Farm Ireland

Sunday 18 March 2018

Plan ahead to cut risk of tragedy

Derek Casey looks at the grim details behind the 16 farm fatalities recorded last year and asks what can be done to prevent more loss of life in 2014

Fatalities: In 2013 50pc of farm fatalities, or eight out of 16 deaths, were due to machinery accidents. Temptation to put off repairs should be resisted because the potential consequences can be tragic
Fatalities: In 2013 50pc of farm fatalities, or eight out of 16 deaths, were due to machinery accidents. Temptation to put off repairs should be resisted because the potential consequences can be tragic
Derek Casey

Derek Casey

It's tough to look at, but anyone reading this story should carefully study Table 1 which details the causes of the 16 farming-related deaths recorded on Irish farms in 2013.

The information, supplied by the Health and Safety Authority (HSA), certainly doesn't make for easy reading. From the outset we should say that our sincere sympathies go to each of the 16 families affected by tragedy last year.

This isn't one of those tables you can read and easily forget; for each of the statistics you see, there was an empty chair around the kitchen table on New Year's Day.

On analysis some of the key points I would pick out are that:

n50pc of the fatalities were linked to machinery accidents, by far the greatest cause;

* Fifteen of the 16 fatalities involved males. The only female fatality was a nine-year-old girl who fell from a bale trailer;

* Falling from a height was responsible for three of the deaths;

* Drowning and gases were responsible for two of the deaths;

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* Six of the 16 deaths, or almost 40pc, took place all in one month - July;

* Six of the 16 deaths, almost 40pc, happened in Co Cork.

Again, it's easy to list off statistics, but the most difficult part of any fatality is left to the unfortunate family that must live with the consequences. The high proportion of deaths taking place in July as a result of machinery accidents jumps off the page. It just cannot be ignored.

How do the figures compare to previous years? In 2012 there were 21 farming deaths; in 2011 there were 22 farming deaths; and in 2010 there were 25 deaths.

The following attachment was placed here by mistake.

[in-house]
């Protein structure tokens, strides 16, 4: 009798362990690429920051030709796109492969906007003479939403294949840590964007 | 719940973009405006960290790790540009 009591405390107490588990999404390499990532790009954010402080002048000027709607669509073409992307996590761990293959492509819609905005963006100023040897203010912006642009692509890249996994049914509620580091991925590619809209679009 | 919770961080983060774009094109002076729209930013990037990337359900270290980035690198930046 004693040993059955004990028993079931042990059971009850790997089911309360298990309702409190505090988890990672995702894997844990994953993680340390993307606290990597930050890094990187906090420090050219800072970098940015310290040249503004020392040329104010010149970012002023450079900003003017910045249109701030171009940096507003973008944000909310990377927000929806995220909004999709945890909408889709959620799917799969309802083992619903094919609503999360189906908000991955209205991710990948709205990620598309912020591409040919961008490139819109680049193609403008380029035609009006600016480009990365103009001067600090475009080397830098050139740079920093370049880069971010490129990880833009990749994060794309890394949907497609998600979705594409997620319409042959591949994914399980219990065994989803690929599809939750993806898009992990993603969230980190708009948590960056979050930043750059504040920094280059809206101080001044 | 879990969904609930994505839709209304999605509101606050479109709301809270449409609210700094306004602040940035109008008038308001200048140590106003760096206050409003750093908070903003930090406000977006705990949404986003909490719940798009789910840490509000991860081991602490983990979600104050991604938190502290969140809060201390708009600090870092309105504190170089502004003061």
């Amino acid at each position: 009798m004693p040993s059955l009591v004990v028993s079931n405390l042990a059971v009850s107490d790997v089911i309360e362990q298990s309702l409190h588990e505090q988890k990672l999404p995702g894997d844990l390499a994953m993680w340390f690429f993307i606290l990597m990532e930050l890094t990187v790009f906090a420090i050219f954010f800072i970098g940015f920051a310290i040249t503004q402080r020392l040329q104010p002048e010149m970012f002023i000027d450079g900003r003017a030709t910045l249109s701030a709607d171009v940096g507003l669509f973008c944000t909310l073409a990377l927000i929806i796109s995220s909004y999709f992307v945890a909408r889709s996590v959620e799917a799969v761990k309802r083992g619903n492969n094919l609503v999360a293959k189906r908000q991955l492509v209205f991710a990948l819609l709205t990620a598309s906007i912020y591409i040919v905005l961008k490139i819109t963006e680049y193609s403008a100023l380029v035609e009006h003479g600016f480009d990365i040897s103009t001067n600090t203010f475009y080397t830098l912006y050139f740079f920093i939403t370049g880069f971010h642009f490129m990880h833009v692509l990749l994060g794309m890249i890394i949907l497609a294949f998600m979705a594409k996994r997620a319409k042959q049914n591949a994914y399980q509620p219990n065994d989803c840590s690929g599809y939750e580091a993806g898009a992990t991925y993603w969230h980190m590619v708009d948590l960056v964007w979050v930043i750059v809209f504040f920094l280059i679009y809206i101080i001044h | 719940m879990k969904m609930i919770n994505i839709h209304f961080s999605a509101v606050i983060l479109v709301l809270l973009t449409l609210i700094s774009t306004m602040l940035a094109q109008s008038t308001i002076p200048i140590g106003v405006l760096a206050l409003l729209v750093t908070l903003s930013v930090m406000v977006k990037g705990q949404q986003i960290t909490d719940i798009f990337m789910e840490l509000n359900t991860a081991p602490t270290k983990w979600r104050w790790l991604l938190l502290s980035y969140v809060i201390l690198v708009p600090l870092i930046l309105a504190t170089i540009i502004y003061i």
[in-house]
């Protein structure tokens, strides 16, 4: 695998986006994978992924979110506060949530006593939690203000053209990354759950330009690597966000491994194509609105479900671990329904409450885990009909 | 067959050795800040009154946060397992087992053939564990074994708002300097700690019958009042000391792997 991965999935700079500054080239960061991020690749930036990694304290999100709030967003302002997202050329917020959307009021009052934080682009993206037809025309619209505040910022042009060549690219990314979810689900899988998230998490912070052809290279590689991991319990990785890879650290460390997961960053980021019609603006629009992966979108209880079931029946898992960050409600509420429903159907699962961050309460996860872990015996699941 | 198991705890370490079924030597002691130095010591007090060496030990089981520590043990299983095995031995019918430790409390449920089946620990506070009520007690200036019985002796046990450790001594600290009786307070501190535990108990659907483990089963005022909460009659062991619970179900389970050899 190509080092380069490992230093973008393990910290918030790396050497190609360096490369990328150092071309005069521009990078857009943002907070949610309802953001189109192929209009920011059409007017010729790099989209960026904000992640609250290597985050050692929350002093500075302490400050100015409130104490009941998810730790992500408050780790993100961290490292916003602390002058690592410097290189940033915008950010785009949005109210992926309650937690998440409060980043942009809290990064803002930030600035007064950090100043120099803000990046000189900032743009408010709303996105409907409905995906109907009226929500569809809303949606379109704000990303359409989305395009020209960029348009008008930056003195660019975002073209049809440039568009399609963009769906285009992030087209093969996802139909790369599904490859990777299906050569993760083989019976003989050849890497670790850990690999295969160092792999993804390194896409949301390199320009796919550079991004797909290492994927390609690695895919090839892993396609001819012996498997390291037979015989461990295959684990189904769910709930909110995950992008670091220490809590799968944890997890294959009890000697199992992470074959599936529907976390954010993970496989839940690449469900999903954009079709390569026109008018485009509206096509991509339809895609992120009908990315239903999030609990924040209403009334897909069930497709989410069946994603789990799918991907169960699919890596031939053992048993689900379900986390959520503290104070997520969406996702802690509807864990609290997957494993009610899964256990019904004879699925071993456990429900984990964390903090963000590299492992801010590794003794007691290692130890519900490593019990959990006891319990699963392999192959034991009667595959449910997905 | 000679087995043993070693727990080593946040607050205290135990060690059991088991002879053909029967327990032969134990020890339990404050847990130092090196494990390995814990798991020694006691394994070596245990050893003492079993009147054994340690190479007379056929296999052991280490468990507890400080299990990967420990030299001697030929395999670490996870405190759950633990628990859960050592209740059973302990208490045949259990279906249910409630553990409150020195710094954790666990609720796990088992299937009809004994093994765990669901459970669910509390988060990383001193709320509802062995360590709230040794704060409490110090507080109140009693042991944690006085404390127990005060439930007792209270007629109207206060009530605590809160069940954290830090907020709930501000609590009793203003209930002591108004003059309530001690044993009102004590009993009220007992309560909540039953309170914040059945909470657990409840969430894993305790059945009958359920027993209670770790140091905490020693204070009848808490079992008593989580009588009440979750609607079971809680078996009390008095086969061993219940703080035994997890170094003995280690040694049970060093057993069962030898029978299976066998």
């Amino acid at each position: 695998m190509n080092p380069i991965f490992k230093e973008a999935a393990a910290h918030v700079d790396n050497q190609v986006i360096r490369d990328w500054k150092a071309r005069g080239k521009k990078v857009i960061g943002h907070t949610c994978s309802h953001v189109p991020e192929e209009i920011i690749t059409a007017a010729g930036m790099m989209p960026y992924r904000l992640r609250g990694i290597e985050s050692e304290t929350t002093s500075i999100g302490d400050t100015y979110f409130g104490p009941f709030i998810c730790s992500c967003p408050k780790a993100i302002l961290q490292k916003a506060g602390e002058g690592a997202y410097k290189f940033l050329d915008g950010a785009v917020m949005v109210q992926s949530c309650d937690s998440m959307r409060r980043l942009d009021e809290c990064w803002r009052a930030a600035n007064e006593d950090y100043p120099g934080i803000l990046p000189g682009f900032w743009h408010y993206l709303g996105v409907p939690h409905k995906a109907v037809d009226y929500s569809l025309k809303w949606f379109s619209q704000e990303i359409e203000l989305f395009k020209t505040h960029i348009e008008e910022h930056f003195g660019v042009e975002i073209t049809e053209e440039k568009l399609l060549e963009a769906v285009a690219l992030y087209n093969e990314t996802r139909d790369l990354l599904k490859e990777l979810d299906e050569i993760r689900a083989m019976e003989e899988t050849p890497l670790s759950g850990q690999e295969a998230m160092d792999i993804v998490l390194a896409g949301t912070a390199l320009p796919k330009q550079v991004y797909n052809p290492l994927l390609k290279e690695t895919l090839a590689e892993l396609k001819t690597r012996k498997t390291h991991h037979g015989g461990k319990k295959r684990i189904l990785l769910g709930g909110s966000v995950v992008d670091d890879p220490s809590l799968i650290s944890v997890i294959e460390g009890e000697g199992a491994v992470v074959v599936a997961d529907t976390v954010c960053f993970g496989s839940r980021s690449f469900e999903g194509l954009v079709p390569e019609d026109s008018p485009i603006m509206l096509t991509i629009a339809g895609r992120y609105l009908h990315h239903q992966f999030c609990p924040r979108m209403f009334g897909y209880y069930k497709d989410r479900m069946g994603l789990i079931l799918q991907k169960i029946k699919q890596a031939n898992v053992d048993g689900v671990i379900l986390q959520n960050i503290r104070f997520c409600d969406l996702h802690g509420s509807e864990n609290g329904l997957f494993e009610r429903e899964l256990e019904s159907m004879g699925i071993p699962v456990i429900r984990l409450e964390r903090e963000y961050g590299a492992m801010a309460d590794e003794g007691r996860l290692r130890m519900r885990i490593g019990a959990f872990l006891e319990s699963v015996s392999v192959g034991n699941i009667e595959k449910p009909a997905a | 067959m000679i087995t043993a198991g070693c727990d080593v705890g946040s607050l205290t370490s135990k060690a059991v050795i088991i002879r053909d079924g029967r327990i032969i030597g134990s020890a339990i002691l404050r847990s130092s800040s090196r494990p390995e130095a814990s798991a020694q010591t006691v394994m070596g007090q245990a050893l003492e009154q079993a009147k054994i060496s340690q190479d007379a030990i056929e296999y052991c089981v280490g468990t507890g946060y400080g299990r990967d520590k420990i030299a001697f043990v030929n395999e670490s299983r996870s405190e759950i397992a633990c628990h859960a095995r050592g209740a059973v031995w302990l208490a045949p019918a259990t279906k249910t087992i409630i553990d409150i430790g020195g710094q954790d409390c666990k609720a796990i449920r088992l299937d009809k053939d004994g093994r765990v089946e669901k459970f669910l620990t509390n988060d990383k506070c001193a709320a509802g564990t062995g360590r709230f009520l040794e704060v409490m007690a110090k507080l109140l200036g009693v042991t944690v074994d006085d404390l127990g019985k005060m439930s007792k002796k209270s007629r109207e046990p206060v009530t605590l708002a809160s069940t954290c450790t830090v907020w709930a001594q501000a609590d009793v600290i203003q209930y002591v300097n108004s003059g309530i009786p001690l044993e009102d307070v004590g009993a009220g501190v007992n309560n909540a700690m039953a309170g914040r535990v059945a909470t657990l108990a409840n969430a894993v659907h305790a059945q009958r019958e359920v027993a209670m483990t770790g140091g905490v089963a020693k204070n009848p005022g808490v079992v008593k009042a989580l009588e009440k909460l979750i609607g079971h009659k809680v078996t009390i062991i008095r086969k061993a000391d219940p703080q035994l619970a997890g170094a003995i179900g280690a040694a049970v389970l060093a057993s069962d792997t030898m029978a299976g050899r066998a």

That's 88 lives lost on farms since the beginning of 2010. So even though 16 deaths in 2013 is somewhat of an "improvement" on the previous year, it's hard to feel anything other than depressed looking at the figures.

Being realistic about it, such is the nature of farming as a livelihood that I don't think we will ever fully eradicate accidents in the sector. The more achievable aim in the short term, in my view, is to reduce as far as possible the chances of having an accident on your farm by taking simple steps that have been proven to work.


Farmers must plan their work to reduce risks; that's the joint message now coming from the HSA and the farm organisations. Last year, there was a particular emphasis being placed on older farmers in the 60-plus age group.

This approach was taken because in the past 10 years there have been 182 people killed on farms, with more than half of those accidents involving farmers over the age of 60.

With July proving to be such a deadly month, the silage making operation clearly needs attention. Plenty of space is needed around the farmyard for the kind of machinery that today's silage contractors have. Industrial-type loaders, 20ft trailers and even bigger forage wagons are the norm.

Where new facilities are being planned it is important to leave plenty of room for working in front of silage pits; 12-15m between silage pits and sheds is necessary from a safety point of view.

With modern safety standards and CE testing for any machine sold in Europe, there is no such thing as a new machine being sold in dangerous condition. However, there are thousands of farms on which operators will allow machines to deteriorate into a dangerous condition. We've all been guilty of it at some point. Sadly, the temptation to put off repairs or wait until the next milk cheque before replacing that worn PTO cover is even greater in leaner times.

As an example, let's take the standard PTO shaft cover on a tractor-powered implement such as a slurry spreader. If a farmer goes to his local dealer in the morning to buy a slurry spreader, it will come with a new PTO shaft cover and chain. The golden rule is that anything that moves on a machine has the potential to kill you.

This makes the PTO shaft cover one of the most effective - yet cheapest - forms of prevention. The shaft cover takes the danger out of that particular moving part of the machine provided it is both fully intact and chained to the tractor's PTO guard.

The chain prevents the cover itself from spinning so if the chain is broken or not in place, your cover is as useful as an ashtray on a motorbike.

An aspect that doesn't get as much attention are non-fatal farm accidents, of which each year there are about 2,500 reported.


These can be really life-changing injuries such as losing a hand or a leg as a result of a PTO entanglement. While not life-threatening, these are the kind of injuries that can effectively end a farmer's career.

With the benefit of hindsight, and knowing where exactly on the farm the riskiest areas are, there can be no excuses for 2014.

Make it the year when you, and those who work with you, reduce the chance of a serious accident on your farm.

Irish Independent